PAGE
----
Waterfoot lies at the mountain of Glenariff, just outside the village the Causeway Coastal Route passes through the Red Arch which was built by Francis Turnly in 1817 for easy access between his estates at Cushendall and Drumnasole near Carnlough. The Glenariff Mineral Railway operated here between 1873-85. It was the first and the highest narrow gauged railway in Ireland and crossed the coast road by the White Arch to Carrivemurphy Pier. The limestone engine shed (now a village hall) and a row of houses known as ‘The Terrace’ (which were built for the miners), can still be seen nearby. The railway ran inland from the coast, up the south-eastern side of Glenariff to the townland of Cloughcor where it served several mines. There had been plans to connect the Glenariff line to the main Retreat/Ballymena line but finances could not be raised. After the depletion of ore, the engines were sold to the Derry and Lough Swilly Railway Company, where they continued to work for another 14 years.
On the headland above the Red Arch is Red Bay Castle, known locally as McQuillans Fort. The McQuillans at one time held power in parts of the Glens. The castle was also owned by John and Walter Bissett, who had bought or acquired the glens from the Earl of Ulster, Richard de Burgo, after they had been exiled here from Scotland in 1224. It was probably at this time that the first stone structure appeared on the headland, replacing an earlier wooden fort. The ruins we see today are of a castle originally built in the mid 1600s by the MacDonnells. The MacDonnells inherited the Glens and the castle through marriage with the Bissetts in the late 1390s. The castle was destroyed in 1652 during the military campaign of Oliver Cromwell. Directly below Red Bay Castle you will see another cave which is said to have been an escape route connected to the castle.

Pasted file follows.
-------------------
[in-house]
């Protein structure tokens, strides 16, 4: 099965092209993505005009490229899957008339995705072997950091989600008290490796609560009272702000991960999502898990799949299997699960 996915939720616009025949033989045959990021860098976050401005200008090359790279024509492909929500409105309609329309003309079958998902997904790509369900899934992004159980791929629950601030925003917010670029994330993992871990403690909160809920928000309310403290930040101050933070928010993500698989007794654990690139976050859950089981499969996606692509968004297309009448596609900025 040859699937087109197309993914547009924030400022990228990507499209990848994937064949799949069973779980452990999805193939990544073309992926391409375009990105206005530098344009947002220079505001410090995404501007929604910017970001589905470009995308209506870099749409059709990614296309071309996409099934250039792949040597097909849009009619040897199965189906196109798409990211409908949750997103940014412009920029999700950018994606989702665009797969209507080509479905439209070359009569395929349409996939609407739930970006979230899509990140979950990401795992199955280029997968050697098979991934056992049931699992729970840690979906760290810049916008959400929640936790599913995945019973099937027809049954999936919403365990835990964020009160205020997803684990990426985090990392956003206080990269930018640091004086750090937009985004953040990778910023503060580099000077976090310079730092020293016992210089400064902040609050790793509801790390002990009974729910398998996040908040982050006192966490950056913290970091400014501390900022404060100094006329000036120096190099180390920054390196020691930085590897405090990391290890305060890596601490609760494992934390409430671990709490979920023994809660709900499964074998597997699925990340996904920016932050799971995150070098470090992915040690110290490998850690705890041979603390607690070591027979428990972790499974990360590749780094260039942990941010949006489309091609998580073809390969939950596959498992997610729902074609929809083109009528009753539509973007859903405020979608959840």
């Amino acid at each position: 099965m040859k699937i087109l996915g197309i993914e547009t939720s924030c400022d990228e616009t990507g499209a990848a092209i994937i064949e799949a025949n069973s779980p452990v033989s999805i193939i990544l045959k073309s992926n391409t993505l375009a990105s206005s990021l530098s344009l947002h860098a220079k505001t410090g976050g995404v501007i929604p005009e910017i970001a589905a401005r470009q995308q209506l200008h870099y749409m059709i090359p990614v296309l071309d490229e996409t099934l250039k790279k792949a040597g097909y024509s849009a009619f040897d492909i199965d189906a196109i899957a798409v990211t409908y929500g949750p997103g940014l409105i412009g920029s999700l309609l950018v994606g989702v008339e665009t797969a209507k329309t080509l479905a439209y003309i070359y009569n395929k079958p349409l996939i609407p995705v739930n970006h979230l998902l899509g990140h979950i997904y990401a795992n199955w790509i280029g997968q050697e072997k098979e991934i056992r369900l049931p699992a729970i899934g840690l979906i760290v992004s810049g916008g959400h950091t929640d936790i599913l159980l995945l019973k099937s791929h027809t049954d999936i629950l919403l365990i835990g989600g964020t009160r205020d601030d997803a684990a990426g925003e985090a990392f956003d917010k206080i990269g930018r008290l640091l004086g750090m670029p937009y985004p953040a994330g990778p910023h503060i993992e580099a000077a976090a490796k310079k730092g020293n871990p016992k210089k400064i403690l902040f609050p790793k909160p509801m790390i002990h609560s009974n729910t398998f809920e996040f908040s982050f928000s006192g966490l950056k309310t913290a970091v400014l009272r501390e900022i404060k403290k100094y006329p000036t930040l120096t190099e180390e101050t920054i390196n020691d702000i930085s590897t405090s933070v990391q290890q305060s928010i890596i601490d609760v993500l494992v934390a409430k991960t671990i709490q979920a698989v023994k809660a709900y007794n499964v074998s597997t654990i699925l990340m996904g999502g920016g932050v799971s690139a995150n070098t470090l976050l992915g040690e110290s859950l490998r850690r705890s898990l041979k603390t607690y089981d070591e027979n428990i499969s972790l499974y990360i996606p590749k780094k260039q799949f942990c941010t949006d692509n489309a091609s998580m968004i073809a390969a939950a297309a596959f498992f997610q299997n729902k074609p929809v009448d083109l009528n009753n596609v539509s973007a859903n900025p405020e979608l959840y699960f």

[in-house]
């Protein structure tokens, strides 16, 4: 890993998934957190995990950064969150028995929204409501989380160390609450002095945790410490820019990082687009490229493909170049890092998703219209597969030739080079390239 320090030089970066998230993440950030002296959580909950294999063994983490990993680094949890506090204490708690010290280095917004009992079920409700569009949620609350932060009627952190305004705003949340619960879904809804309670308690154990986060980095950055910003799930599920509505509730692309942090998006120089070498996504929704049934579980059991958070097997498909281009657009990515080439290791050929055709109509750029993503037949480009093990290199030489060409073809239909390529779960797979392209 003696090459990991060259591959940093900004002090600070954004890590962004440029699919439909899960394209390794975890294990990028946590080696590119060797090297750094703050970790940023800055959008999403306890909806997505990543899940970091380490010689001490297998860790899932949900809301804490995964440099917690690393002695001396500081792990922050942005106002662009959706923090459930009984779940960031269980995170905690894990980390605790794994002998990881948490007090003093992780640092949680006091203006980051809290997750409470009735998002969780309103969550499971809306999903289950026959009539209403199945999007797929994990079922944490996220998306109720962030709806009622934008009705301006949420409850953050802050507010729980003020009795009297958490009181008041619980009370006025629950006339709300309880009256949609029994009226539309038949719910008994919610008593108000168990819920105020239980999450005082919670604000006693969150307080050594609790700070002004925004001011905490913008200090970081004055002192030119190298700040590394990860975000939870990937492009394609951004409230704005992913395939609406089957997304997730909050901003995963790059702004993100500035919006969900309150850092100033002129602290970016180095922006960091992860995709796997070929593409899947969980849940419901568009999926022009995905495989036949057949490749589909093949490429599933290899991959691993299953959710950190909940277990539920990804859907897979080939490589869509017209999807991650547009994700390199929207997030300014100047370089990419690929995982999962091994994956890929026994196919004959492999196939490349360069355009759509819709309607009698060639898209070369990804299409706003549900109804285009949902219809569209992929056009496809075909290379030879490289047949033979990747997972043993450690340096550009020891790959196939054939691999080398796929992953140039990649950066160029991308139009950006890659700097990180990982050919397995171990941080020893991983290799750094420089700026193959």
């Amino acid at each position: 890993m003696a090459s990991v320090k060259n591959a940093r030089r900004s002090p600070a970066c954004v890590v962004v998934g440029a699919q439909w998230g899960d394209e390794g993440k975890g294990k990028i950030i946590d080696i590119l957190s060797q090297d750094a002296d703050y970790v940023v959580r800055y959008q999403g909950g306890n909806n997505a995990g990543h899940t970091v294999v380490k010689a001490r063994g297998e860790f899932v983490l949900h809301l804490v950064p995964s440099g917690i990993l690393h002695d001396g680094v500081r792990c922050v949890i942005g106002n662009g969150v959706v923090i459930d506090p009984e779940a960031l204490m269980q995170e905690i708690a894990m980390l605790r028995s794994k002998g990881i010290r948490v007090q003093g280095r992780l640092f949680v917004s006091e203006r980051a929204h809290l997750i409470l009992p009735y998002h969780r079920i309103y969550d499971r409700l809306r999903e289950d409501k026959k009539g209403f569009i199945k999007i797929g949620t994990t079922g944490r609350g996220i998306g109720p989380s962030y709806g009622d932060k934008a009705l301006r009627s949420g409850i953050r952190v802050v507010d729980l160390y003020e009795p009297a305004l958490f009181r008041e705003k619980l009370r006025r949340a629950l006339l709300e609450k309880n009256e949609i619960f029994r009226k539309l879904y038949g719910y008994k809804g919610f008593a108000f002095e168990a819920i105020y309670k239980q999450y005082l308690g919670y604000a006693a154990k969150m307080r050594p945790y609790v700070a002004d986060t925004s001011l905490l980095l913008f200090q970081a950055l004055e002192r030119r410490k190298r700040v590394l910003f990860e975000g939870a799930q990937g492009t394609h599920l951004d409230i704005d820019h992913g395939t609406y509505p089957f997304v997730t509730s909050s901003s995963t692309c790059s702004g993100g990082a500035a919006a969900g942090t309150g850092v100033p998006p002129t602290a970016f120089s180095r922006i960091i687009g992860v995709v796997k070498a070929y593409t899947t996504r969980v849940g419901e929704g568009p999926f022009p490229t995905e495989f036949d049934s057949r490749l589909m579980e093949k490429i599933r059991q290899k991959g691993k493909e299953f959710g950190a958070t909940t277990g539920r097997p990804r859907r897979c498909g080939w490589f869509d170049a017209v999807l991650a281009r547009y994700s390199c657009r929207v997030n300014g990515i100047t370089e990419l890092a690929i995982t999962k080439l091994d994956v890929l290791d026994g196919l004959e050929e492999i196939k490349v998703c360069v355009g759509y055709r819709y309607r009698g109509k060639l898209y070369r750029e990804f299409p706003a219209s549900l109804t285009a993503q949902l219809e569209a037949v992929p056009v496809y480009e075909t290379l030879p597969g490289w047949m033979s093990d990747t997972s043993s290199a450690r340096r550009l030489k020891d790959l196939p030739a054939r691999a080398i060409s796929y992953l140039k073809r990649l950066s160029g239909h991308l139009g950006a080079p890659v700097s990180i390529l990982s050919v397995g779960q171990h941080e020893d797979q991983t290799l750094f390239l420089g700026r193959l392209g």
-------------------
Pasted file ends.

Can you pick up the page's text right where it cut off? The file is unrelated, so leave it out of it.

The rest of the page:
One of Waterfoot's famous sons was Captain Charles McDonnell who is buried in the Bay Cemetery. This remarkable seafarer was born in Kilmore, Glenariff in 1827. He learnt his skills around the local coast and later in Scotland and England, his remarkable seamanship led him to becoming Captain of two of the world’s fastest sailing ships during 1800s, the 'Marco Polo' and the 'James Baines'. McDonnell was the first officer of the 'Marco Polo' when it set the world record for a round trip to Australia in 1852. After the second voyage he became the Captain, at the age of 25. His next command was the 'James Baines'. On her maiden voyage in 1854, the ship shattered the world record for a sailing ship crossing of the Atlantic - 12 days and 6 hours. This record still stands today for a sailing ship between the port of Boston and the port of Liverpool. Tragedy struck the James Baines in 1858, the ship caught fire in Liverpool docks while being unloaded and became a total loss. Captain McDonnell was so devastated by this that he retired and came home to Glenariff. A few months later, on January 25th, 1859, he died from pneumonia at his mother‘s cottage at Kilmore where he was born. He had contracted pneumonia after spending hours soaking wet while attempting to rescue seamen from a stricken ship in Red Bay.
Seafaring has played a major part in the history of Waterfoot. Before the 1800s, accessibility to the glen was difficult and local people found it easier to trade across to Scotland. The close proximity of Argyll and the similarities that exist in language, music and traditions, reflect this. The first landing stage at Waterfoot was at a place near the mouth of the river known as the ‘Black Rock.’ Ships would come in on the high tide, load and unload on the low tide, and sail out again on the high tide. References are made to ships arriving here from America and Canada with flax seed and timber in the 1830s. The Black Rock was blasted away in the mid 1840s, and used in the construction of the Red Bay Pier. For over 100 years, this pier has served the area for importing, exporting and travelling.
Along with the sea faring traditions on the surface of the ocean Waterfoot also had pioneering work being done under the ocean. The Murray Brothers, Alex, John and Archie, from Waterfoot were widely regarded as the best divers in Ulster. They began diving around the 1860s using the early bell style helmet with pipes to the surface for air and were responsible for salvaging numerous ships around the north coast. Ships such as the Taymouth Castle, Irishman, Clementine, Eslington Firth, Lake Champlain and Daybreak. During the First World War, they were called upon to salvage many war wrecks. They also assisted in the building of harbours which include Carnlough, Rathlin Island and Tramore, in County Waterford.